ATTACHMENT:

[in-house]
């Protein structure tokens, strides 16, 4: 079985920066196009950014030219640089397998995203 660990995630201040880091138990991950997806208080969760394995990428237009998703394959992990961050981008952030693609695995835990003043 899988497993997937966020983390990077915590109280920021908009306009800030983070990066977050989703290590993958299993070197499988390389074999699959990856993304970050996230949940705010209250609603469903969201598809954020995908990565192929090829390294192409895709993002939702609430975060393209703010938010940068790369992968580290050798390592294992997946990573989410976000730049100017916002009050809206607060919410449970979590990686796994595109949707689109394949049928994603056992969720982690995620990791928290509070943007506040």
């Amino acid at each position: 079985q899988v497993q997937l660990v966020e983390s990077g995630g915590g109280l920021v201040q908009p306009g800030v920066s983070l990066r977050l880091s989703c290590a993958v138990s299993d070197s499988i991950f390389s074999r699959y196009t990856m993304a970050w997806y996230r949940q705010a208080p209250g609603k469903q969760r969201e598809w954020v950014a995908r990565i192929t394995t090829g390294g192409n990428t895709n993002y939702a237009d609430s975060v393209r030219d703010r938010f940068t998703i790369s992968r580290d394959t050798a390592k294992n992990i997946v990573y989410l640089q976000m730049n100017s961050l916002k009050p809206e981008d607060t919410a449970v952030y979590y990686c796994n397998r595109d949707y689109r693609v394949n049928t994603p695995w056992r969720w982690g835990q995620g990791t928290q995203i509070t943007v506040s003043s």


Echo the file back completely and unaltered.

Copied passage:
[in-house]
């Protein structure tokens, strides 16, 4: 079985920066196009950014030219640089397998995203 660990995630201040880091138990991950997806208080969760394995990428237009998703394959992990961050981008952030693609695995835990003043 899988497993997937966020983390990077915590109280920021908009306009800030983070990066977050989703290590993958299993070197499988390389074999699959990856993304970050996230949940705010209250609603469903969201598809954020995908990565192929090829390294192409895709993002939702609430975060393209703010938010940068790369992968580290050798390592294992997946990573989410976000730049100017916002009050809206607060919410449970979590990686796994595109949707689109394949049928994603056992969720982690995620990791928290509070943007506040």
């Amino acid at each position: 079985q899988v497993q997937l660990v966020e983390s990077g995630g915590g109280l920021v201040q908009p306009g800030v920066s983070l990066r977050l880091s989703c290590a993958v138990s299993d070197s499988i991950f390389s074999r699959y196009t990856m993304a970050w997806y996230r949940q705010a208080p209250g609603k469903q969760r969201e598809w954020v950014a995908r990565i192929t394995t090829g390294g192409n990428t895709n993002y939702a237009d609430s975060v393209r030219d703010r938010f940068t998703i790369s992968r580290d394959t050798a390592k294992n992990i997946v990573y989410l640089q976000m730049n100017s961050l916002k009050p809206e981008d607060t919410a449970v952030y979590y990686c796994n397998r595109d949707y689109r693609v394949n049928t994603p695995w056992r969720w982690g835990q995620g990791t928290q995203i509070t943007v506040s003043s």